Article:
When we began brainstorming the to-do list for our encore visit to New York City, we wanted to see new places and object we missed the first time around. The list included a handful of places we’d seen before but wanted to revisit — either to relive the same impressions or to catch up with recent changes.
Five years ago, when last we visited the World Trade Center plaza, this skyscraper was an extra-large stump. Today it’s the all-new all-different One World Trade Center, the tallest building in the Western Hemisphere. Americans may know it better by its original nickname, the Freedom Tower. On the morning of Day Two, we called it our obvious first stop.
Previously on Midlife Crisis Crossover:
Every year from 1999 to 2015 my wife Anne and I took a road trip to a different part of the United States and visited attractions, wonders, and events we didn’t have back home in Indianapolis. With my son’s senior year in college imminent and next summer likely to be one of major upheaval for him (Lord willing), the summer of 2016 seemed like a good time to get the old trio back together again for one last family vacation before he heads off into adulthood and forgets we’re still here. In honor of one of our all-time favorite vacations to date, we scheduled our long-awaited return to New York City…
After the E train dropped us off, we had one barrier to overcome before our ticketed tour: a wave of street-side salesman armed with shiny books full of color photos of 9/11 and other related topics. At least two of the guys claimed they each had a photo in one of the books. Part of me questions the veracity of their claims and their enterprise, while part of me recalls the number of self-published authors we’ve run across at conventions, fairs, and holiday expos. Then we decided to shut up, play along, and get into our tourist characters.
Where once the original Twin Towers stood, today their foundations are the centerpieces of the National September 11 Memorial, replaced with two square pools with hollow centers that extend downward to their former basement spaces.
Crowds gathered even on this early Sunday morning, hushed and reverent. The lone dissenter was a silent protestor carrying signs advocating solidarity with the police officers slain in Dallas three days earlier. A police officer approached him and struck up conversation. Their exchange proved so innocuous that we stopped watching and never noticed if they parted on good terms.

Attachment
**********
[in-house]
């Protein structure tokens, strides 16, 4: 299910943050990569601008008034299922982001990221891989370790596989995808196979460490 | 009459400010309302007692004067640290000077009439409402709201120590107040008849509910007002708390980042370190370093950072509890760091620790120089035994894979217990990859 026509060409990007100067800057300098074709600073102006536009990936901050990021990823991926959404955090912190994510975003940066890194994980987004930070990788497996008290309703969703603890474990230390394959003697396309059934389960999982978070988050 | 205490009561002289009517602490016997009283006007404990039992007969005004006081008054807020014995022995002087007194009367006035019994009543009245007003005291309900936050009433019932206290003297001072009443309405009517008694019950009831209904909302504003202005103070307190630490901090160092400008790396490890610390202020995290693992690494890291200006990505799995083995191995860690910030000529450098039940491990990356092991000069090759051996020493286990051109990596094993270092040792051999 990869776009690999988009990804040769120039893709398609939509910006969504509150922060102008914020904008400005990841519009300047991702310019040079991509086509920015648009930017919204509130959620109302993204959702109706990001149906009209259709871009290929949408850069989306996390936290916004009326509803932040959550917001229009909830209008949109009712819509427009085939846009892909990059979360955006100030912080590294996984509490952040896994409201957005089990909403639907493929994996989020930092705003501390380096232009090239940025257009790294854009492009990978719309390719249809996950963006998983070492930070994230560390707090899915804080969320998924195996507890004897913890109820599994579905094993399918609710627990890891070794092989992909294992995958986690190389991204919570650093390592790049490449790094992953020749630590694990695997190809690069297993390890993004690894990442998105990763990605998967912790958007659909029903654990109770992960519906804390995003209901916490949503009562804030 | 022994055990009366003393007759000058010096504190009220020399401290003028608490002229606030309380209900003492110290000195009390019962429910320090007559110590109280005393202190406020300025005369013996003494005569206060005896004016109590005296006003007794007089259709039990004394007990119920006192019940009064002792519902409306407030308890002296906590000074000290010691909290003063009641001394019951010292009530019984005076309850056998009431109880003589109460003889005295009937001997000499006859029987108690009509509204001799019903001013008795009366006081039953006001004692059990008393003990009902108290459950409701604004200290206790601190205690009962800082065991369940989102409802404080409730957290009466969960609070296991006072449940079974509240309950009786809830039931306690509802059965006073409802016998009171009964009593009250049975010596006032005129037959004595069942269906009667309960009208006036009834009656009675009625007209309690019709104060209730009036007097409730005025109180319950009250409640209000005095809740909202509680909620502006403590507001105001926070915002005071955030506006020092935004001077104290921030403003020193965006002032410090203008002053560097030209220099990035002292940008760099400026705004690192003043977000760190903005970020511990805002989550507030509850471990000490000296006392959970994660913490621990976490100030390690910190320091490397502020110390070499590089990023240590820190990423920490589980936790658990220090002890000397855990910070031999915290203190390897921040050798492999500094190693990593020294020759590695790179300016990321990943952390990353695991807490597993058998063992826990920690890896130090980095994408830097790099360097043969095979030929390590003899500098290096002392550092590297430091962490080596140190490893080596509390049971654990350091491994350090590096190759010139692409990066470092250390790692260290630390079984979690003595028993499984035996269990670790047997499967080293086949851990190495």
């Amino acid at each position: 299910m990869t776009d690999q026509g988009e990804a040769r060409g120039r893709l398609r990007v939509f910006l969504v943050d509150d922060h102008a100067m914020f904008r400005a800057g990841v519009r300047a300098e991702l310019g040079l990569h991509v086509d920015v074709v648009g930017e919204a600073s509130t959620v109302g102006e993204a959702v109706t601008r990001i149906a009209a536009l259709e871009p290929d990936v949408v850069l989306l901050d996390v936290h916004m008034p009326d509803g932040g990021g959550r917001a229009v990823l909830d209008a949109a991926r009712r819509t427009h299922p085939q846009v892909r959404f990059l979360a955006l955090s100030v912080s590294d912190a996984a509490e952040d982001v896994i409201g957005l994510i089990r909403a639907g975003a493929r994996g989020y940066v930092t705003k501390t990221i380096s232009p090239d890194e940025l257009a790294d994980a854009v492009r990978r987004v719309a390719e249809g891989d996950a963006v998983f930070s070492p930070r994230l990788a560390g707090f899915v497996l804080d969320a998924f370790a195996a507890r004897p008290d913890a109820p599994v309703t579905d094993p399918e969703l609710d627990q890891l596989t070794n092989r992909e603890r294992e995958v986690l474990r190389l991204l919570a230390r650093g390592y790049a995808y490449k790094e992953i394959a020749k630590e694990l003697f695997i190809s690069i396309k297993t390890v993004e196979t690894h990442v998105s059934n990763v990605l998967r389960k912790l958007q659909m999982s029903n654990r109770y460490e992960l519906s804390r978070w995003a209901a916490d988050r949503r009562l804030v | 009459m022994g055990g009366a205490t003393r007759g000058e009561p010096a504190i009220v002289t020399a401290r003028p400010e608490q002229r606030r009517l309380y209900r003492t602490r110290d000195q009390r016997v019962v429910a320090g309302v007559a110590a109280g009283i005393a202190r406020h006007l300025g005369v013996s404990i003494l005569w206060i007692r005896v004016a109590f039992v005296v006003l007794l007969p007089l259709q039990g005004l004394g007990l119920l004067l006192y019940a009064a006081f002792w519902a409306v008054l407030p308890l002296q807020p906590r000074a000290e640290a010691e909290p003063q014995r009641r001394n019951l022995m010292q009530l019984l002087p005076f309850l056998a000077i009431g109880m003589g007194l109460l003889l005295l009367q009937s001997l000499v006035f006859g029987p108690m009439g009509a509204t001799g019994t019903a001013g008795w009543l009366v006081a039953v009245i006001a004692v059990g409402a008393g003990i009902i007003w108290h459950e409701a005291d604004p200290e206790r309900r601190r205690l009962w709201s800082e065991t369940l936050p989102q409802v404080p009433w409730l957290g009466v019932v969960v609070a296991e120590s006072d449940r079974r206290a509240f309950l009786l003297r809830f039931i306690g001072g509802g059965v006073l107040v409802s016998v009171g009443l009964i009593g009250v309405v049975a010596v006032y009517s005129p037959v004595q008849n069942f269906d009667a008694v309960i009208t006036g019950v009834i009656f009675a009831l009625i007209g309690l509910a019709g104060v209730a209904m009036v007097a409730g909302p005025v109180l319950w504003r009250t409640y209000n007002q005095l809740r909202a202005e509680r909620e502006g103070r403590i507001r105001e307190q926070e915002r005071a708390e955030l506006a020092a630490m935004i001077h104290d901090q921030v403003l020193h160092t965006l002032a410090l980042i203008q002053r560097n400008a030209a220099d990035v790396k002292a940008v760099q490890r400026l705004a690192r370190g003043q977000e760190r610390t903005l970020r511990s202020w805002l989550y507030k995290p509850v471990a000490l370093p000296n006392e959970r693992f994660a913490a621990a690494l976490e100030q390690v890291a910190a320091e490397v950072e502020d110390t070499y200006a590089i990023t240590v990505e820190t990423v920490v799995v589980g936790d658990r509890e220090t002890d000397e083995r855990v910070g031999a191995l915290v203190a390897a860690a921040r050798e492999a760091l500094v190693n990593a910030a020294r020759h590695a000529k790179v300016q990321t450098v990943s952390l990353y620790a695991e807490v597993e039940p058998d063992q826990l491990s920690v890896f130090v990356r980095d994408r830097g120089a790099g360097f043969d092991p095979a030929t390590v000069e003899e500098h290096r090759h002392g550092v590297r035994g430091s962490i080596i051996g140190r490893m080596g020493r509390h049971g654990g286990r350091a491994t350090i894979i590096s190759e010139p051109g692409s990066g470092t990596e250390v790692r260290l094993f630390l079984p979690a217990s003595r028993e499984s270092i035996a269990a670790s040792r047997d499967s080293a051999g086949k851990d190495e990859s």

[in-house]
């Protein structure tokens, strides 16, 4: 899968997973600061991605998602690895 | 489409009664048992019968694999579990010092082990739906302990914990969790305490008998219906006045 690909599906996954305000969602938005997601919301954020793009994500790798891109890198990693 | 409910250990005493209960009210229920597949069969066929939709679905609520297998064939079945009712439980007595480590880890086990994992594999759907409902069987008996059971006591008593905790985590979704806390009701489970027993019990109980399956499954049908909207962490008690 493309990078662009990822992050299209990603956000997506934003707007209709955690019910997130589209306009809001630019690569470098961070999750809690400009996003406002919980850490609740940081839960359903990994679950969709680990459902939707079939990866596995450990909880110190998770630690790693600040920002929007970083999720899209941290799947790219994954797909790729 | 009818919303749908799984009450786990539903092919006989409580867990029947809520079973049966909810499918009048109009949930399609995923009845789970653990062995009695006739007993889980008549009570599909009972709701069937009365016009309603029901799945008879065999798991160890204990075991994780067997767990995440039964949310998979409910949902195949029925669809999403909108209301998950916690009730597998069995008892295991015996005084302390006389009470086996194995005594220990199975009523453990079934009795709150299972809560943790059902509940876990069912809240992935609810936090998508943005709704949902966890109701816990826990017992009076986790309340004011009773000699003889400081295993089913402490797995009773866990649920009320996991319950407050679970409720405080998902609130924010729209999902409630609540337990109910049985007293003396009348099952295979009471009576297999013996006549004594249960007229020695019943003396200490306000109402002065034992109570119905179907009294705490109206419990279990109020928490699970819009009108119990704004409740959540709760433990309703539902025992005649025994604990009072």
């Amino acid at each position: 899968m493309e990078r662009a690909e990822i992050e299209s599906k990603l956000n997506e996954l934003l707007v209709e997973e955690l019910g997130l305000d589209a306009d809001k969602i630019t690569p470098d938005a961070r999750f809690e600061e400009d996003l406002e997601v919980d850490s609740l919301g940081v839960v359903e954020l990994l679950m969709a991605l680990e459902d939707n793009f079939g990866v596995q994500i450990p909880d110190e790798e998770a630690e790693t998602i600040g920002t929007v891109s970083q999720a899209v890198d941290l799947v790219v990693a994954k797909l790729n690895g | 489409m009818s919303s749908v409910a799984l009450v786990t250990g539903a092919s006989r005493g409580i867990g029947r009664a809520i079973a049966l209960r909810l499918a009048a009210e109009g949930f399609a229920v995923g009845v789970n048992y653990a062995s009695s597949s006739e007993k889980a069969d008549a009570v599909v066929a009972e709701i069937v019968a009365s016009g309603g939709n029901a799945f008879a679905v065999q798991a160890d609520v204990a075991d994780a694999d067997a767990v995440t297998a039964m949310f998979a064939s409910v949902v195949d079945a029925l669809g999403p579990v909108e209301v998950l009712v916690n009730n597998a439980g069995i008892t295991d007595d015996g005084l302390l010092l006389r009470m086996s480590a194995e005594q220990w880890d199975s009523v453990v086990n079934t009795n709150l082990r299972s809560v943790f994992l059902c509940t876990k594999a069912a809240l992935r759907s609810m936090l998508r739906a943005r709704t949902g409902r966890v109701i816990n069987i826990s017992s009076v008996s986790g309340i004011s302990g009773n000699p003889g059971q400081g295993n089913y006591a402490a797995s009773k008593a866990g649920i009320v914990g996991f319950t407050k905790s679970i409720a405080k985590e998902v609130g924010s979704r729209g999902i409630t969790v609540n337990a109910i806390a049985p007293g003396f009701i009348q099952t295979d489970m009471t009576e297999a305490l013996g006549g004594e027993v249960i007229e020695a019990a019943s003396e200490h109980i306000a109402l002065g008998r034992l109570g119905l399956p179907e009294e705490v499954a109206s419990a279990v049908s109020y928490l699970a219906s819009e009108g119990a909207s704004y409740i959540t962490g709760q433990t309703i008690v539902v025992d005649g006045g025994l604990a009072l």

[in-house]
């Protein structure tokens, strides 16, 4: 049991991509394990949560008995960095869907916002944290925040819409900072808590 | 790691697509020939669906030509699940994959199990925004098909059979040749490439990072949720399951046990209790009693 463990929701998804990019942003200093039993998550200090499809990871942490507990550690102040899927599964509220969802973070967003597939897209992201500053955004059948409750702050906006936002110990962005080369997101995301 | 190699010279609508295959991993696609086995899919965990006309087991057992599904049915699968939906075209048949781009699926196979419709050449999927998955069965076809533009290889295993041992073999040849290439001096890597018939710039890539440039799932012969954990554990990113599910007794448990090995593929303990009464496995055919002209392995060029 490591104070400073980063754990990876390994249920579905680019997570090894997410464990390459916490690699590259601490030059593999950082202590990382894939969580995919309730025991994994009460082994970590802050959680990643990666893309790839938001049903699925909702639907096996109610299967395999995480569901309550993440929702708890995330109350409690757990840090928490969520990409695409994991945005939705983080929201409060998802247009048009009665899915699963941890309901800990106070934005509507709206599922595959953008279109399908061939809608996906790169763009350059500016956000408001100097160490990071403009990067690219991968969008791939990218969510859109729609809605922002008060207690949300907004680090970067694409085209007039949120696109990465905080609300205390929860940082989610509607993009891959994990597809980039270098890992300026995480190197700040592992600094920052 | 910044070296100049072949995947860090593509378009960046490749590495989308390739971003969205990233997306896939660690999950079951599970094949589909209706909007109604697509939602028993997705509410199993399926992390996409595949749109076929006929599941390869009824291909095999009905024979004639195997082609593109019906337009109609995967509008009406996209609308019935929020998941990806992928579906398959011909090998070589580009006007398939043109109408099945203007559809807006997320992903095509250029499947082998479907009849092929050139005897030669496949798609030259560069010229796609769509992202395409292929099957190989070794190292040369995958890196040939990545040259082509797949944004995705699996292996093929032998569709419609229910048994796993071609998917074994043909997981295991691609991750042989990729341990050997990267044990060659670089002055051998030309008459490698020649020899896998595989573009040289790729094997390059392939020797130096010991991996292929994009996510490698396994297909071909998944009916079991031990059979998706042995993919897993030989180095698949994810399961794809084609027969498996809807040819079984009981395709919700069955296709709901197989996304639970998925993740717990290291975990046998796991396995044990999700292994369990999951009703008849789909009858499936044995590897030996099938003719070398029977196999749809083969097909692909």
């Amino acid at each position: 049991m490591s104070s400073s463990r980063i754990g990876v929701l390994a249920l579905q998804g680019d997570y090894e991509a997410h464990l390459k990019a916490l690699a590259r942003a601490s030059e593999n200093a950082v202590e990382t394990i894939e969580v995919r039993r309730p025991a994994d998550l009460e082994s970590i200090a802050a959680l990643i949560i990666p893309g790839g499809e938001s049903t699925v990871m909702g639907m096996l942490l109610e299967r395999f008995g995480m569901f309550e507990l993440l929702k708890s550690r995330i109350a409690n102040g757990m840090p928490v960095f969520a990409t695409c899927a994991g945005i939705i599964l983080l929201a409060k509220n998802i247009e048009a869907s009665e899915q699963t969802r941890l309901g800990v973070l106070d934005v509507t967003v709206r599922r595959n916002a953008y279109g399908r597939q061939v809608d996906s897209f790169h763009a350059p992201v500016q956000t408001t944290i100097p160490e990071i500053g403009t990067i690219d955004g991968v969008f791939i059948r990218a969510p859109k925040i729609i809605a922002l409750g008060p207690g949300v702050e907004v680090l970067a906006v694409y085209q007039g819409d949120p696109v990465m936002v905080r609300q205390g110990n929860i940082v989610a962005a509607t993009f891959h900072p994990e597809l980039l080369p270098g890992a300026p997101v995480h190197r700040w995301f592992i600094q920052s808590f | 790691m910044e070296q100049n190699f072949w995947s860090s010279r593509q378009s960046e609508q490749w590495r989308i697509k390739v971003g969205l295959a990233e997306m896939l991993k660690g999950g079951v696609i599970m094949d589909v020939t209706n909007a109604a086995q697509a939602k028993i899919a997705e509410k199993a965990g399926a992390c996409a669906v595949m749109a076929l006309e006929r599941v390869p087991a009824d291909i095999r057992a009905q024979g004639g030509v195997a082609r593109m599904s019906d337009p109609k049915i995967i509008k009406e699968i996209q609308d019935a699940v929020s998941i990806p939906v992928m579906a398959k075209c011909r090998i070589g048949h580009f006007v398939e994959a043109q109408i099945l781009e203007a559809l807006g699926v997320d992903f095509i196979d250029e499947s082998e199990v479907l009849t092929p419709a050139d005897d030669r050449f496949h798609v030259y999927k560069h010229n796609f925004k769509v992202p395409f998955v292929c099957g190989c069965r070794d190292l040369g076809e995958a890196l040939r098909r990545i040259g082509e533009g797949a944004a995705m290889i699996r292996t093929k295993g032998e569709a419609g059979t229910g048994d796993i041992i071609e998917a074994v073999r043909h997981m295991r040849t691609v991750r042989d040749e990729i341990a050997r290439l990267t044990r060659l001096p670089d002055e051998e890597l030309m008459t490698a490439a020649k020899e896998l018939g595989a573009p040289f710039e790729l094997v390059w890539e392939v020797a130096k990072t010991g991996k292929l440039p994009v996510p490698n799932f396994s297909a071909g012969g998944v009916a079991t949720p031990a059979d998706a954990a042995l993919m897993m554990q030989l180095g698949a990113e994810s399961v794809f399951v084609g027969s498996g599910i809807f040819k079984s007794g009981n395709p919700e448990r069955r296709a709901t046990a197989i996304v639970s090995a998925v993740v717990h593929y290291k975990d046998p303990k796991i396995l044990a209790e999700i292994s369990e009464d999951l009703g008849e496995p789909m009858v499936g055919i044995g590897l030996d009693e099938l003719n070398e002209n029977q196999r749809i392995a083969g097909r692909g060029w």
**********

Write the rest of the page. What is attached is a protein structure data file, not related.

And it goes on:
Panels around the edges of both pools list every name of every known victim, from office workers to flight passengers to first responders and every level in between.
Dozens of trees stand throughout the plaza, none more special than the Survivor Tree, a pear tree that survived 9/11 at Ground Zero. It was found amid the rubble a month into the cleanup process, then nurtured and rehabilitated over the next nine years by the NYC Parks & Rec department.
Although the main attractions are completed, construction remains unfinished on other buildings in and near the plaza. The new World Trade Center Transportation Hub — a.k.a. “the Oculus” — currently serves the PATH light-rail system, with plans eventually to connect to several subways as well as the surrounding buildings.
Next door and coming soon is 3 World Trade Center, in the spot that once belonged to a Marriott hotel. Next to it, 4 World Trade Center was finished at the end of 2013.
Across the street, work is scheduled to be completed in 2017 on the new St. Nicholas Greek Orthodox Church, replacing the original version that was buried and effectively destroyed in the collapse of the South Tower.
We previously shared a photo and light details from our visit to One World Observatory written on the go while we were still in town. That intro:
Now open for business is One World Observatory, a must-see destination that takes visitors on a state-of-the-art, technologically marvelous, sixty-second elevator ride from the Freedom Tower’s basement to the 102nd floor without motion sickness or intense G-forces and lets them wander the 100th and 101st floors to their heart’s content. A restaurant, fancy snack counter, gift shop, and cheery guides are some of the amenities waiting stories above the rest of New York City. In upcoming MCC entries we’ll show you what else they’ve done with the rest of the World Trade Center complex over the past fifteen years.
Those observatory photos, as promised:
Our special presentation: that glorious, unhindered view of the Big Apple from on high.
To be continued!
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